Excerpts from Hieroglyphika


When they wish to symbolize a god, or something sublime, or something lowly, or superiority, or victory, or Ares, or Aphrodite, they draw a hawk. A god, because the hawk is fecund or long-lived. And again, since it seems to exist as a symbol of the sun, beyond all other birds in the sharpness of its sight, because of the rays of its eyes. And for this reason the physicians use hawkweed for eye-trouble. And since the sun is the lord of sight, they draw him sometimes in the shape of a hawk. And sublime things, since the other birds, when they wish to fly upwards, proceed on a slant, it being impossible for them to rise directly. Only the hawk flies straight upwards. And lowliness, because the other birds cannot fly directly downwards. And superiority, because they seem to be superio to all the other birds. And blood, because it is said this bird drinks not water, but blood. And victory, because this bird seems to conquer every other. For when it is oppressed by a stronger beast, it betakes itself to the air and, turning on its back, prepares for battle with its talons extended. It is impossible for any other anima fighting against it to do this, and thus its opponents are driven to defeat. – 1.6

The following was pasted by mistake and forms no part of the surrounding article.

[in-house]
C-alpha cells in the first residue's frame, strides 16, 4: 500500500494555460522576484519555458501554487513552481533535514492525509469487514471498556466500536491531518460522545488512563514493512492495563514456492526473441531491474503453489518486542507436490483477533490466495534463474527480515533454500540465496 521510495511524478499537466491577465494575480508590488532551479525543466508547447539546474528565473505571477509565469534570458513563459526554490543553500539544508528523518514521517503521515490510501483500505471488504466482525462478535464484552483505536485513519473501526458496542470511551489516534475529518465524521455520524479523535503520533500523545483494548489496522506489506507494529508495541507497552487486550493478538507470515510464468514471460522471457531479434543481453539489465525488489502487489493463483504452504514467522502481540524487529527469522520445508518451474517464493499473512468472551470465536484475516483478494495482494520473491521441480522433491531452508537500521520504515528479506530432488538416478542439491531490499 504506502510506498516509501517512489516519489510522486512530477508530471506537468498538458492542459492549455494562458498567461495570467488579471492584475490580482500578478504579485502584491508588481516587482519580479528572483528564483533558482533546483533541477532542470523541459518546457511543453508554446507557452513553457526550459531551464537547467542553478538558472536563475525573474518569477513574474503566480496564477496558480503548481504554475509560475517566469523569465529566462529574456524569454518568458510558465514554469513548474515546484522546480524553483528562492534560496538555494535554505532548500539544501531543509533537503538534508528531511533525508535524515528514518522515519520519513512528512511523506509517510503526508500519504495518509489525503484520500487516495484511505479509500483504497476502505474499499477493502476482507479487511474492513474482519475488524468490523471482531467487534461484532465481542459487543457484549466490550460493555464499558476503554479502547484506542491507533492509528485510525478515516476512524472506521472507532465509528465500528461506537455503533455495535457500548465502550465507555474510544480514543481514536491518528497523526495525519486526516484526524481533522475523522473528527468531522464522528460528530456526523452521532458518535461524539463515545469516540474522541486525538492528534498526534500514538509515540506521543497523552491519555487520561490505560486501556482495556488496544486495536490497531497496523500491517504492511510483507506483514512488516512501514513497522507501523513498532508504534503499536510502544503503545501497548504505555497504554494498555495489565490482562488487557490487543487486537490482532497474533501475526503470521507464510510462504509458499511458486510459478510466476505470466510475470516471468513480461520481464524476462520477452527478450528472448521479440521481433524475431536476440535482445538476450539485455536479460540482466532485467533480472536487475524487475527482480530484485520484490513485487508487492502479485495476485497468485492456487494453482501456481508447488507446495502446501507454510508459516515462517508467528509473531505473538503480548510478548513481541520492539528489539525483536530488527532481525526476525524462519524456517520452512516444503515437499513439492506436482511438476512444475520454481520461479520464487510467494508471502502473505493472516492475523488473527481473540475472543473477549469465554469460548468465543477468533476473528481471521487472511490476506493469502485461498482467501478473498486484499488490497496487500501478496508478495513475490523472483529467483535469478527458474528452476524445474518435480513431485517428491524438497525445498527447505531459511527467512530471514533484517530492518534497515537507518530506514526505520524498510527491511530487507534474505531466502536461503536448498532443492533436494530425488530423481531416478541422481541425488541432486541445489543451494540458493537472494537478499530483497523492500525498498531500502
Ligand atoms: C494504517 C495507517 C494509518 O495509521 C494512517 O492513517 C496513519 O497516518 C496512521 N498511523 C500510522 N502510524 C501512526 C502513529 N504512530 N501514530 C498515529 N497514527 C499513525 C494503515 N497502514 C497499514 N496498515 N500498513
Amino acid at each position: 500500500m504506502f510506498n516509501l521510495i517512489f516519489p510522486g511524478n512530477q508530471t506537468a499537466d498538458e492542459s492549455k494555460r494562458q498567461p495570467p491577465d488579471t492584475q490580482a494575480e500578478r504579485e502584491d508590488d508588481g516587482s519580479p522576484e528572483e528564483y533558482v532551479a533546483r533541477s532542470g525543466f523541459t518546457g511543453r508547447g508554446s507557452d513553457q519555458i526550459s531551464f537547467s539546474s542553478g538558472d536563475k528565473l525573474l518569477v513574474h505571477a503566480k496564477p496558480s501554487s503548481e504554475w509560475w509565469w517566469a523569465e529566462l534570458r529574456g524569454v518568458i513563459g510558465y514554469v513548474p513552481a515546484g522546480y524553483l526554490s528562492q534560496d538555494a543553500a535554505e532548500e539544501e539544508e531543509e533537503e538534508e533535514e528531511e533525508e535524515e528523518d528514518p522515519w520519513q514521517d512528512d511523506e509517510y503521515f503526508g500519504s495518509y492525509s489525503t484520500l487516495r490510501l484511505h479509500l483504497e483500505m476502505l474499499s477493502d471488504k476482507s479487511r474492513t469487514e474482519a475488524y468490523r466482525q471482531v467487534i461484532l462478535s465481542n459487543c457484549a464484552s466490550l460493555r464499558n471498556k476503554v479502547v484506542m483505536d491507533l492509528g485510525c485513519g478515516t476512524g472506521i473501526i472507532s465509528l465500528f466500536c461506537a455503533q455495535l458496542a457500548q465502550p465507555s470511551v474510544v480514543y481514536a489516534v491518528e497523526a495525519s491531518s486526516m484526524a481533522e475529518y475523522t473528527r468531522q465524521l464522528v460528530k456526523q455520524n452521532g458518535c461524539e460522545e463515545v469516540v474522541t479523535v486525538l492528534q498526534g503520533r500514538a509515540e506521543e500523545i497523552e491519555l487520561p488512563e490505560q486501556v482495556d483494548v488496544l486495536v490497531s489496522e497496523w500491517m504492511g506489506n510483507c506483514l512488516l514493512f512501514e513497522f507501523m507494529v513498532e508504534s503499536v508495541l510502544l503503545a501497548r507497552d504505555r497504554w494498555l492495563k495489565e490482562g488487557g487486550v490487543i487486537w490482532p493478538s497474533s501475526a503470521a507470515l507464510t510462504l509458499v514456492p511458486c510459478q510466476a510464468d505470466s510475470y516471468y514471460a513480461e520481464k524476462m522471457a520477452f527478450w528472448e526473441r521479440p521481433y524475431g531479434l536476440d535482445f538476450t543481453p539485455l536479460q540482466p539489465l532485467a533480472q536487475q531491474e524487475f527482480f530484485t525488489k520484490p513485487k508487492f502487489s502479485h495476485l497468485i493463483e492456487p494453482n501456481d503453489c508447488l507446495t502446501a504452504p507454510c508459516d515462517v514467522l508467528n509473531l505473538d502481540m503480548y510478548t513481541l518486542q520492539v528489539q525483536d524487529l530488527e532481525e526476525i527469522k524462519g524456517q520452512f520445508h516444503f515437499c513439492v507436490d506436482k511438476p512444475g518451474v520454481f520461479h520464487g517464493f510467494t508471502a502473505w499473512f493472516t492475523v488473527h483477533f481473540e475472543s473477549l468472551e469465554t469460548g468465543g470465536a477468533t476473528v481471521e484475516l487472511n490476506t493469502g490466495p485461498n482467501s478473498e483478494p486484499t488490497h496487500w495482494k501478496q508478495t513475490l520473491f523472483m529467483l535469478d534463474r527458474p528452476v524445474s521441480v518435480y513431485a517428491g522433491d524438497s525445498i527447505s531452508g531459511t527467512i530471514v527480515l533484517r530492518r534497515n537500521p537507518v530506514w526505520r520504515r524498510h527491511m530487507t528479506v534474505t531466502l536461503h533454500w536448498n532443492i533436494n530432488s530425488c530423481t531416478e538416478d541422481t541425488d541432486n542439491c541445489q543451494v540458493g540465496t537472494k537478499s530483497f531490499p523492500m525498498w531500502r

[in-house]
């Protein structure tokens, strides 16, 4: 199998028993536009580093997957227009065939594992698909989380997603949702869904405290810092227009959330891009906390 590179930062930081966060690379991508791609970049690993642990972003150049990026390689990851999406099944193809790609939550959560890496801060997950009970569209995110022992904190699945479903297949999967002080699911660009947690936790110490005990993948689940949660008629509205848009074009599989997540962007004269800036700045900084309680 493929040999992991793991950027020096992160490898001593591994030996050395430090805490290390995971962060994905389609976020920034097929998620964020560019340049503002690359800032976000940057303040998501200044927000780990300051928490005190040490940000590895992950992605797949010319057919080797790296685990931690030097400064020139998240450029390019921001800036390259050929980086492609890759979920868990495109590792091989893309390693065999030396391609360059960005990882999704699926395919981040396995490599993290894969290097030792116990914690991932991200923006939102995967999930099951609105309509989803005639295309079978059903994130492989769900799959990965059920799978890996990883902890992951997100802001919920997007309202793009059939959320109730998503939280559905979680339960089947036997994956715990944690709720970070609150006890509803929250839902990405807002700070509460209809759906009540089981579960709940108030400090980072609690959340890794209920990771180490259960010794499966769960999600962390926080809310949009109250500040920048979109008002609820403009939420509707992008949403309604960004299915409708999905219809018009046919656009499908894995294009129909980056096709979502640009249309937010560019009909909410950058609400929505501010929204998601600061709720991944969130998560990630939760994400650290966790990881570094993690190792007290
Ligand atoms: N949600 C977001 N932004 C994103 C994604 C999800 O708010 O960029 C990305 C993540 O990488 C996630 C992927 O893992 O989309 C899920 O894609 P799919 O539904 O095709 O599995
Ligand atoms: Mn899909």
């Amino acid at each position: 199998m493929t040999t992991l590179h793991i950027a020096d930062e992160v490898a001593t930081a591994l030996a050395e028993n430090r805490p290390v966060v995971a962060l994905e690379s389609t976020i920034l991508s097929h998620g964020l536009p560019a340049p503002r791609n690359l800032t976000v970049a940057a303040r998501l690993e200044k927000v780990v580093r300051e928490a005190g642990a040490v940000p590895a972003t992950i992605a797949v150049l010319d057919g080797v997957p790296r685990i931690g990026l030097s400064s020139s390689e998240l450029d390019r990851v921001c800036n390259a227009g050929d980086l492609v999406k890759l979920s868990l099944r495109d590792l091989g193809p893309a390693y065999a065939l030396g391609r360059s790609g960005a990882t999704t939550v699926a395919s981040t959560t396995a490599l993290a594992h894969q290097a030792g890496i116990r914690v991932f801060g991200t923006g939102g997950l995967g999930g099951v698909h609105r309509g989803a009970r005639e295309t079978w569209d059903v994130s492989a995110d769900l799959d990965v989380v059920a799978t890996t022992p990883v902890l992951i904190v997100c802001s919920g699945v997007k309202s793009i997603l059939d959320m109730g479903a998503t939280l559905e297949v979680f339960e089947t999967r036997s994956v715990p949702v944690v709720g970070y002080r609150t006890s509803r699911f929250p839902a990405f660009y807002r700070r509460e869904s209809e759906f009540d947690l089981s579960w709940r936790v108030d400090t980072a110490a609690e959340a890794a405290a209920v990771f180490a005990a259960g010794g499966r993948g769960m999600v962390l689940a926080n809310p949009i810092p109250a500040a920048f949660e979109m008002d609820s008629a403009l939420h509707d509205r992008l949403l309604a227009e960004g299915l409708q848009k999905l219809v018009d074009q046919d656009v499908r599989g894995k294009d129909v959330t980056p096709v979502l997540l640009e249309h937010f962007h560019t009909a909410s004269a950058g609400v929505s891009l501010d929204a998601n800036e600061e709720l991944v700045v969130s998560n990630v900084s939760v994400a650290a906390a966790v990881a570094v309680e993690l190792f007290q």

That the hawk is a symbol for the soul is clear from the interpretation of its name. For the hawk is called by the Egyptians Baieth. If this name is divided it means “soul” and heart”. For bai is the soul and eth the heart. And the heart, according to the Egyptians, contains the soul. Hence the interpretation of the combined name is the “soul-in-the-heart”. Wherefore the hawk, since it has the same character as the soul, never drinks water, but blood, on which the soul is nourished. –  1.7



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